Antisocial personality disorder as a predictor of criminal behaviour in a longitudinal study of a cohort of abusers of several classes of drugs: Relation to type of substance and type of crime.

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Abstract

Mixed findings have been made with regard to the long-term predictive validity of antisocial personality disorder (ASPD) on criminal behaviour in samples of substance abusers. A longitudinal record-linkage study of a cohort of 1052 drug abusers admitted 1977-1995 was undertaken. Subjects were recruited from a detoxification and short-term rehabilitation unit in Lund, Sweden, and followed through criminal justice registers from their first treatment episode to death or to the year 2004. In a ML multinomial random effects regression, subjects diagnosed with antisocial personality disorders were 2.16 times more likely to be charged with theft only (p<0.001), and 2.44 times more likely to be charged committing multiple types of crime during an observation year (p<0.001). The findings of the current study support the predictive validity of the DSM-III-R diagnosis of ASPD. ASPD should be taken seriously in drug abusers, and be targeted in treatment to prevent crime in society.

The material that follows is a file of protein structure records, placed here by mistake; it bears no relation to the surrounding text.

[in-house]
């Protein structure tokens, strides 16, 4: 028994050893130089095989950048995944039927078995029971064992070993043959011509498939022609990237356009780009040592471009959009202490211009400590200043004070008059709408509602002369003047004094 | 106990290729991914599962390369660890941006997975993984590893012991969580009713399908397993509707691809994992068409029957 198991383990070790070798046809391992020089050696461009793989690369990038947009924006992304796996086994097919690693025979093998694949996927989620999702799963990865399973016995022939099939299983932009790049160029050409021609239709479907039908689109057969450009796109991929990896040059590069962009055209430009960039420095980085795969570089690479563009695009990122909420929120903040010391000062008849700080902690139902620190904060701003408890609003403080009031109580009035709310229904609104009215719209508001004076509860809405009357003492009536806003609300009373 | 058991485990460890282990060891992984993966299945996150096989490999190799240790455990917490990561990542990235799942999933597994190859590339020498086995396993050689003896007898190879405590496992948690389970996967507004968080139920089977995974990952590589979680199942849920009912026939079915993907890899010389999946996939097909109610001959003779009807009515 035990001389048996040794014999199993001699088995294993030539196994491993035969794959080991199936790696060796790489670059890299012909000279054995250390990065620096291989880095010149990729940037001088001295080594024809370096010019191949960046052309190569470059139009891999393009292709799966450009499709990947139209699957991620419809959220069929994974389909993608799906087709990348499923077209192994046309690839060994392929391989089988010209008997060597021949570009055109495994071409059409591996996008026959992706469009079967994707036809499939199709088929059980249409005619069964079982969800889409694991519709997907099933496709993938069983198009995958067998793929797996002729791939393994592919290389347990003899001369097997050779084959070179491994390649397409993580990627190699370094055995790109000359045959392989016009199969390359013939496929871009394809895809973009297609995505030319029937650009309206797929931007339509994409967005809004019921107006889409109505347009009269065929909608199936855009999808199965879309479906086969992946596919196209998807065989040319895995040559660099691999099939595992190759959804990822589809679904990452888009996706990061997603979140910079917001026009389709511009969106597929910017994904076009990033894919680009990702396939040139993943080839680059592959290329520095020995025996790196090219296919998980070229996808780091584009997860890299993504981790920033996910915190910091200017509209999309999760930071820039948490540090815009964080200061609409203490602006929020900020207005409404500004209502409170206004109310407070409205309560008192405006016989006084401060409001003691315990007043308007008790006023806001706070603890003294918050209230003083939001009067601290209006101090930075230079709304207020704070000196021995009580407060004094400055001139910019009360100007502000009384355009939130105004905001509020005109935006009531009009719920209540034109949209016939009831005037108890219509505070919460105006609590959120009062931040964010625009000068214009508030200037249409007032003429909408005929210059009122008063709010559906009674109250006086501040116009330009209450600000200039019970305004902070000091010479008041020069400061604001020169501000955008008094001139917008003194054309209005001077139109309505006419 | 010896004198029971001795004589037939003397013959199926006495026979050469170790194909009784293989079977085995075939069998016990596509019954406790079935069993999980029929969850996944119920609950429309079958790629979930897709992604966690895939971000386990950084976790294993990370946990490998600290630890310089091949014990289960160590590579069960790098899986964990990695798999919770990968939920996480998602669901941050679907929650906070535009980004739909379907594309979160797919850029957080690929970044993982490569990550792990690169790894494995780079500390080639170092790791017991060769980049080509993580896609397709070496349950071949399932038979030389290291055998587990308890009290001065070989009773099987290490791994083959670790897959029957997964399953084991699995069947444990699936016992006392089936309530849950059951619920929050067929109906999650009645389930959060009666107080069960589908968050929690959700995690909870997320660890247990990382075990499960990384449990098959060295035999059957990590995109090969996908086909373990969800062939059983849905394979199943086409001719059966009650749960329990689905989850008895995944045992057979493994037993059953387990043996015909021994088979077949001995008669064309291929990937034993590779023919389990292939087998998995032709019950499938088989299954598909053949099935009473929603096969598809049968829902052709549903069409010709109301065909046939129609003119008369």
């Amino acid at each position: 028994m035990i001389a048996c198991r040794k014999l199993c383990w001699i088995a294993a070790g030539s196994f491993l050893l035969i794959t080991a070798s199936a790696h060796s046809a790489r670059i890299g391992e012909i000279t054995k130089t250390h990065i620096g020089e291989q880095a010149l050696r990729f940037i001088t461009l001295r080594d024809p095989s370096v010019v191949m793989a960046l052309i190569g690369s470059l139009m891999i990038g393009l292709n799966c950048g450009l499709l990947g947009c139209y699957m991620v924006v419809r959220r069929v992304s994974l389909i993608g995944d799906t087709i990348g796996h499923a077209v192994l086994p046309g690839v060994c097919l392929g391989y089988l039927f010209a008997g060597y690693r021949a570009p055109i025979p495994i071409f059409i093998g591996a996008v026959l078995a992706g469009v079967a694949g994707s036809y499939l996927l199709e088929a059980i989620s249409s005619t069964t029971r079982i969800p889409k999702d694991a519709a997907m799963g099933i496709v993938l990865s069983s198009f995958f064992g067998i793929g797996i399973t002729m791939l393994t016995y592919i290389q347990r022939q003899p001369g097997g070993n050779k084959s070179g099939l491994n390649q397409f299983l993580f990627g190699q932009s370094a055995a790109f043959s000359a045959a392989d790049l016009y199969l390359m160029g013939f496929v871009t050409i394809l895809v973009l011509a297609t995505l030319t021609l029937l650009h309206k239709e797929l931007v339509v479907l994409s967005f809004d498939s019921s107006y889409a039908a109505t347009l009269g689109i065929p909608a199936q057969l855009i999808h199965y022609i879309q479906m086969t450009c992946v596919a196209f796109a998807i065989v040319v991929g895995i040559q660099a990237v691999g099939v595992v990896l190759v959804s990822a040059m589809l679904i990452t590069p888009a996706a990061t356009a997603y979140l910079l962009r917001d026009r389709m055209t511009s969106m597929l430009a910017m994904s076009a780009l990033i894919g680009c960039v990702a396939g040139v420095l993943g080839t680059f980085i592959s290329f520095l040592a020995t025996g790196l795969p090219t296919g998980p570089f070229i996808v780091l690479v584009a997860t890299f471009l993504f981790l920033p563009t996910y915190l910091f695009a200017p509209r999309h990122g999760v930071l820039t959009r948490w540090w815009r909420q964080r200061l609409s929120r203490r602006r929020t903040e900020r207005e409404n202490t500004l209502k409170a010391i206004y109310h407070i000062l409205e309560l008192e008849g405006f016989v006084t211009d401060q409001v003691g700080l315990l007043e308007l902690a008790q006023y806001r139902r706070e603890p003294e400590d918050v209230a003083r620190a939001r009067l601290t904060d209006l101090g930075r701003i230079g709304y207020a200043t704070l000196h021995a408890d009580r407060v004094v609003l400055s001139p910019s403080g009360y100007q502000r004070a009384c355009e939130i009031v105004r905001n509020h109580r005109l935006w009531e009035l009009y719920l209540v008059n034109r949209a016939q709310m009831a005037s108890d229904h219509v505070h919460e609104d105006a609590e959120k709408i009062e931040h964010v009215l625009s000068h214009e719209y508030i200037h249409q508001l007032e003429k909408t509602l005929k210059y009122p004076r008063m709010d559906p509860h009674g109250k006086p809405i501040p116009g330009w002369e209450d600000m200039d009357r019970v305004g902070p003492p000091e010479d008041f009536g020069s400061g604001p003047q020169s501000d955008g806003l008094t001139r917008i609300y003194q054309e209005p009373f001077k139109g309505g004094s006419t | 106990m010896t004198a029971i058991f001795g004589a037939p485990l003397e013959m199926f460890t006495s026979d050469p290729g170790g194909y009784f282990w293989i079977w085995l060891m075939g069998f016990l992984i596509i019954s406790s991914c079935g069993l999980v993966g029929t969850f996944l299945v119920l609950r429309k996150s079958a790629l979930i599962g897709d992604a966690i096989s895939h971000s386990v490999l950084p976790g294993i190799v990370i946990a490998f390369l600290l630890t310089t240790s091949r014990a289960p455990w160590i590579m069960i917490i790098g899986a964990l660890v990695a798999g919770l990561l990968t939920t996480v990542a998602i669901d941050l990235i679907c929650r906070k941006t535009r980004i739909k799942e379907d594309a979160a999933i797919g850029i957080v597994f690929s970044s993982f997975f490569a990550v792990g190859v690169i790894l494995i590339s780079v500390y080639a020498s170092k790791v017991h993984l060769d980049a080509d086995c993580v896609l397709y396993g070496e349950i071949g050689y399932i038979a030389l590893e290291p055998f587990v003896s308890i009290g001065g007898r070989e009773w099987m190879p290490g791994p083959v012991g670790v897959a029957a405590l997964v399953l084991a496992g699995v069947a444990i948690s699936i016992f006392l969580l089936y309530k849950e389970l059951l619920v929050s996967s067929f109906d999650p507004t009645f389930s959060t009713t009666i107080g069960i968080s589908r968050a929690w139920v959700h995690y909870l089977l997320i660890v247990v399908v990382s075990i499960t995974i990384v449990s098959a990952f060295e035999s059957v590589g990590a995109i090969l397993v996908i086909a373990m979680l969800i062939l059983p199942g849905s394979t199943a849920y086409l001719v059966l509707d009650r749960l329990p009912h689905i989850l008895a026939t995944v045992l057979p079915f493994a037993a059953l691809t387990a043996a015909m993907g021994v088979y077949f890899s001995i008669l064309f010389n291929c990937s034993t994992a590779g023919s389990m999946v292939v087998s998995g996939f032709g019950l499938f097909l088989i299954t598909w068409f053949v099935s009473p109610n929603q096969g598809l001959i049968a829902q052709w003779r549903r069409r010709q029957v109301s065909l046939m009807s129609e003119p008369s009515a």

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  • Psychology
Original languageEnglish
Pages (from-to)799-811
JournalAddictive Behaviors
Volume33
Publication statusPublished - 2008
Publication categoryResearch
Peer-reviewedYes

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Article in Press, Corrected Proof